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Sunday, May 16, 2010

Vocal acrobatics

Sometimes it is said that the human voice is the most beautiful musical instrument, a statement that I can adhere to, although often not in a jazz context, especially not the male voice, but that's a question of subjective appreciation. In avant-garde jazz, vocal acrobatics tend to be way "out there", bordering on the ridiculous or the silly, interesting endeavors to use the voice differently, but often not going beyond some stylistic exercises, as one might get as a classroom task, rather than using the voice as the instrument to share heart-felt emotions.

That being said, if new vocal albums are released, I still want to share this information with you, who may be interested. Leo Records has in any case made it one of its key focuses lately. So here are the most worthwhile to look out for. 

Veronique Dubois / François Carrier - Being With (Leo Records, 2010)

Regular readers know my appreciation for Canadian saxophonist François Carrier, who manages to remain quite lyrical even in his most adventurous journeys. Here he is joined by Véronique Dubois, Canadian avant-garde singer. The whole album is a wonderful dance of two voices, interacting, responding, merging, pushing each other forward into new regions of sound. It has something bird-like at times, singing high in the trees, in a language you can't really fathom but because of the interplay you assume it has meaning, and even if it doesn't, it sounds like two voices singing out their joy, and sharing emotional content. Dubois' voice is very avant, ranging for grunts and shouts to high-pierced vocalisations, Carrier is versatile enough to find the same voice on his instruments. 

Triangulation - Whirligigs (Leo Records, 2010)

The most unusual and my favorite in this list is "Whirligigs", and then in the vocal region I usually like the least : the male voice. The vocals are Bruno Amstad's, a German singer and vocal performer. The rest of the band is Christy Doran on guitars, Patrice Heral on percussion, and John Wolf Brennan piano and harmonium. It's hard to call this music jazz, and it's hard to call it anything but stunning. You can call it tribal, ethnic, trance-music, it is a rhythmic fest with hypnotic percussive and vocal overdubs, with eery guitar and piano chords and subtle emphasis adding great depth. It is dramatic, theatrical, bombastic, a weird sonic universe, which defies categorisation. An unbelievable listening experience.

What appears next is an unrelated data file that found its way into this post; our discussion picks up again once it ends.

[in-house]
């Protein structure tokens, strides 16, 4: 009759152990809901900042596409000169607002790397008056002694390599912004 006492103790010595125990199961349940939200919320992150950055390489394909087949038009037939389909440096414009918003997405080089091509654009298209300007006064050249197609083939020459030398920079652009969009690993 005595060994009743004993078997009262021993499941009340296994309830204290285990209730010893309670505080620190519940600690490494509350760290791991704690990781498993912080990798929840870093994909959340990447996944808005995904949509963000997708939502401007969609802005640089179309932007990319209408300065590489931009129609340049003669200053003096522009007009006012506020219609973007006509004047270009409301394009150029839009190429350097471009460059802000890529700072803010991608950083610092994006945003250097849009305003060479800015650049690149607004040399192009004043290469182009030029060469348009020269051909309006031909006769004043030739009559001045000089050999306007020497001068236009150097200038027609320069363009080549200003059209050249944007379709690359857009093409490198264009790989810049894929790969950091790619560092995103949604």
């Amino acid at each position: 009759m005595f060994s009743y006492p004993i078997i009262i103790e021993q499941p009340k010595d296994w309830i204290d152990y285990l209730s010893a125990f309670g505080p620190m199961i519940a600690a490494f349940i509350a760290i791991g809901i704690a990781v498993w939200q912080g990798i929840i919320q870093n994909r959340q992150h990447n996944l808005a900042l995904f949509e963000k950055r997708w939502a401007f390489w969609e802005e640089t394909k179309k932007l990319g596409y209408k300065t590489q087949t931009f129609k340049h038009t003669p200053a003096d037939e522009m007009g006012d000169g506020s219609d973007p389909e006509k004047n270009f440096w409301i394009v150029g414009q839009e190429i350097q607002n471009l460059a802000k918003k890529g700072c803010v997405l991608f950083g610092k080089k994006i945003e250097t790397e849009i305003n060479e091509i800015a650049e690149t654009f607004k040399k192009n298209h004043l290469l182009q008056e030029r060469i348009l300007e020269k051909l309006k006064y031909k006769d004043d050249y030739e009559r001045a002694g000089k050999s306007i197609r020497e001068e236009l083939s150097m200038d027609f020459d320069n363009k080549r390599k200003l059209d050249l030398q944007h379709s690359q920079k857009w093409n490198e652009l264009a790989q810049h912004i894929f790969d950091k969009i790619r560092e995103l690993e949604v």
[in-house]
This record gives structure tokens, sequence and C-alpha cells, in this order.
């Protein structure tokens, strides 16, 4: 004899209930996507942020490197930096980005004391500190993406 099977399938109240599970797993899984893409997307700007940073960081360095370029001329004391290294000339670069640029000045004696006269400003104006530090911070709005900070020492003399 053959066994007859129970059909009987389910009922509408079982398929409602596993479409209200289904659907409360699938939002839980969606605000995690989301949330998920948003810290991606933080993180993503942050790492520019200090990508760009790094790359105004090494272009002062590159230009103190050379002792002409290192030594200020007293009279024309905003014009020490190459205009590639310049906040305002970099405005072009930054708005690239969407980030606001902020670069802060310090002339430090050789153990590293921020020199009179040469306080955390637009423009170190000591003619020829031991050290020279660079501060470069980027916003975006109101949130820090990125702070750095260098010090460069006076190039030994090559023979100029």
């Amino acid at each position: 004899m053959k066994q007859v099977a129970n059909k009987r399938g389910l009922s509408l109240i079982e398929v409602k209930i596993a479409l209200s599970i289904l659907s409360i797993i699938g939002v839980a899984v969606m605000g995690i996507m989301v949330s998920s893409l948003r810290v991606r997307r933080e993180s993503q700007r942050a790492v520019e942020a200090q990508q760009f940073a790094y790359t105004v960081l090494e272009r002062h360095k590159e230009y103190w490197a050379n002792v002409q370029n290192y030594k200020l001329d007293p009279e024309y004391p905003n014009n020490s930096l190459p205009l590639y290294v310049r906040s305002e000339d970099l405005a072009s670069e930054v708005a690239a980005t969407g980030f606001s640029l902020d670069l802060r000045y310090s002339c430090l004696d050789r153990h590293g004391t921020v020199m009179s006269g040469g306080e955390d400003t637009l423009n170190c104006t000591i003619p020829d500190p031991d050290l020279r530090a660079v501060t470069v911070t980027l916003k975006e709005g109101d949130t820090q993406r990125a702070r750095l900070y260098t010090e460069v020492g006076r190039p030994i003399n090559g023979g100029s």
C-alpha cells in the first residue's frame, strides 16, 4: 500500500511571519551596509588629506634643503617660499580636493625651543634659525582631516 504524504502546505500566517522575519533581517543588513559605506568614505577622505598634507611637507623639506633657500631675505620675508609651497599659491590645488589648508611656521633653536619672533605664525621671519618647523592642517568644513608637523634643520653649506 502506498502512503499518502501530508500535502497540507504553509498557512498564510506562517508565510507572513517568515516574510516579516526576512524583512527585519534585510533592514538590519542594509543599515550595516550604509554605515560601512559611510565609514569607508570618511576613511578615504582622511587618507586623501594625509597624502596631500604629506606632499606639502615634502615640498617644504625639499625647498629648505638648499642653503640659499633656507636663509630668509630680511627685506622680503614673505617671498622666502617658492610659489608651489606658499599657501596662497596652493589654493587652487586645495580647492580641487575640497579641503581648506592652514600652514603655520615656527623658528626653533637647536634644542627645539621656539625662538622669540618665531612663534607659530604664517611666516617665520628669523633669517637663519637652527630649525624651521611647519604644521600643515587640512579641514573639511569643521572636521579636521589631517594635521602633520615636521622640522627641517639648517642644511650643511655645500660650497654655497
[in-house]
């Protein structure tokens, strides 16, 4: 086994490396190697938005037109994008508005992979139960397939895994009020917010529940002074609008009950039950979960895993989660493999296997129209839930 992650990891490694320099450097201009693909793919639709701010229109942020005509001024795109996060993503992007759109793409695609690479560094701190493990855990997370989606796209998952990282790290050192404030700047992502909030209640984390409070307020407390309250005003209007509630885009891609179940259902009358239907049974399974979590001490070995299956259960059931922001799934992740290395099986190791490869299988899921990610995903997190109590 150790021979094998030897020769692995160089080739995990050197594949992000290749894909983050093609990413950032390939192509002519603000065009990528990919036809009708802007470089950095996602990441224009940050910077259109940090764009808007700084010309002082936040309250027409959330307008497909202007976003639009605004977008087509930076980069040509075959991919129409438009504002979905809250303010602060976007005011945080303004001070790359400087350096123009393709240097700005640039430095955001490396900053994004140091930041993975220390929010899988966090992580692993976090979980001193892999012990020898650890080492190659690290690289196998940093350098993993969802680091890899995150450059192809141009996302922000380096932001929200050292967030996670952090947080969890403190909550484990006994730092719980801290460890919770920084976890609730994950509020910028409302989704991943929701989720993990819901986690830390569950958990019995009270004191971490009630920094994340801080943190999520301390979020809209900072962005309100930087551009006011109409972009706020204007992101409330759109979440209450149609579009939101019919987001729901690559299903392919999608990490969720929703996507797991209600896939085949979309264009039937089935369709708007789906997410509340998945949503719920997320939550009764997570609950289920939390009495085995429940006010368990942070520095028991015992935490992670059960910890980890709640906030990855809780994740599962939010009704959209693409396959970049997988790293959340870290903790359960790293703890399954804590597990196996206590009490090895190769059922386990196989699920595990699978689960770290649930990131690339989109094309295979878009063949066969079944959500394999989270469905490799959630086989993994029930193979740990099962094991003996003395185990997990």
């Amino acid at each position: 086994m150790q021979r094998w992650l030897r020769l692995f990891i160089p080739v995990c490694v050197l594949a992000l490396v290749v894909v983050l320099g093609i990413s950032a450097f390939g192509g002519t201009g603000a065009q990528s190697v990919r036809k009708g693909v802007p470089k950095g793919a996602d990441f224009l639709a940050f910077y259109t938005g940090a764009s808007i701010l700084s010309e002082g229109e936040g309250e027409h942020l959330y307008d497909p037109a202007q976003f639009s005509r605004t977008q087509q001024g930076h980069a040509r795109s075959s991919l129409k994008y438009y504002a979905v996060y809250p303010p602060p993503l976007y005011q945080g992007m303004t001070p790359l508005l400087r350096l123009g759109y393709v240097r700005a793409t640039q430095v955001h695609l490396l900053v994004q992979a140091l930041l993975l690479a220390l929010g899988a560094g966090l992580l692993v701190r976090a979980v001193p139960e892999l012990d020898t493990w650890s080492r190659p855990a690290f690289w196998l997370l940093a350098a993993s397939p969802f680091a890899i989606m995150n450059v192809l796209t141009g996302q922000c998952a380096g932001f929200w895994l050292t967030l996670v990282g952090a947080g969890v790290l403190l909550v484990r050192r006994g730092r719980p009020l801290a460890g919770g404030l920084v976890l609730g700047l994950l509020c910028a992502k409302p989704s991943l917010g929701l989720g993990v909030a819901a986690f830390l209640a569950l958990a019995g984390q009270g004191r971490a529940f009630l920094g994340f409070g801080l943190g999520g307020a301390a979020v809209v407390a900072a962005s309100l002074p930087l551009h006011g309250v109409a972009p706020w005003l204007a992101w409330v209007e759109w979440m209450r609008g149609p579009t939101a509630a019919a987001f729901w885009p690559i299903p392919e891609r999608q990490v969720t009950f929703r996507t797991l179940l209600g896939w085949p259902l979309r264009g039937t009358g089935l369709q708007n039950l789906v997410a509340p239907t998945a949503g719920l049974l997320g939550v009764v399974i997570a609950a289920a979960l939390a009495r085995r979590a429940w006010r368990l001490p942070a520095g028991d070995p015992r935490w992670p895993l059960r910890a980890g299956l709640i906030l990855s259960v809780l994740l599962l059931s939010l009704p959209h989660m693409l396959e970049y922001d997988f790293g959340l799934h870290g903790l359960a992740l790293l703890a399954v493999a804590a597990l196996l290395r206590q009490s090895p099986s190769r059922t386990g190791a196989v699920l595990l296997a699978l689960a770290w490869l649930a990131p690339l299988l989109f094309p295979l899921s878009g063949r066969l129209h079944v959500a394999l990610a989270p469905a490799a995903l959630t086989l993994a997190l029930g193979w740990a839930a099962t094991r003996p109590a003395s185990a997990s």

Sainkho Namchylak / Nick Sudnick - Not Quite Songs (Leo Records, 2010)

Tuvan singer Sainkho Namchylak is accompanied by Nick Sudnick, a Russian musician who only plays on self-built instruments. Namchylak's acrobatics are possibly the most expansive of all vocalists on this list, from low grunts to child-like lullabies to the typical Tuvan overtone singing. An acquired taste. Sudnick's instruments sound fantastic, whatever they are.

Kihnoua - Unauthorized Caprices (NotTwo Records, 2010)

On this great album by the band Kihnoua, the vocal part is performed by Dohee Lee, a Korean dancer and singer. The rest of the band consists of Larry Ochs on sopranino and tenor saxophones, Scott Amendola on drums and electronics, Liz Allbee on trumpet and electronics, Joan Jeanrenaud on cello, and Fred Frith on guitar (on one track). Lee's singing is something special, quite Asian in its scales and articulation, bordering between singing and reciting for No theater. Like on the Dubois/Carrier album, we also get a duet between sax and voice. On "Weightless", Amendola joins on drums. Lee's most beautiful singing can be heard on the last track "Less Than A Wind". I wish she would have sung like this on the whole album.

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© stef


Anonymous said...

Liz Allbee's solo work is super stuff as well! Samples are at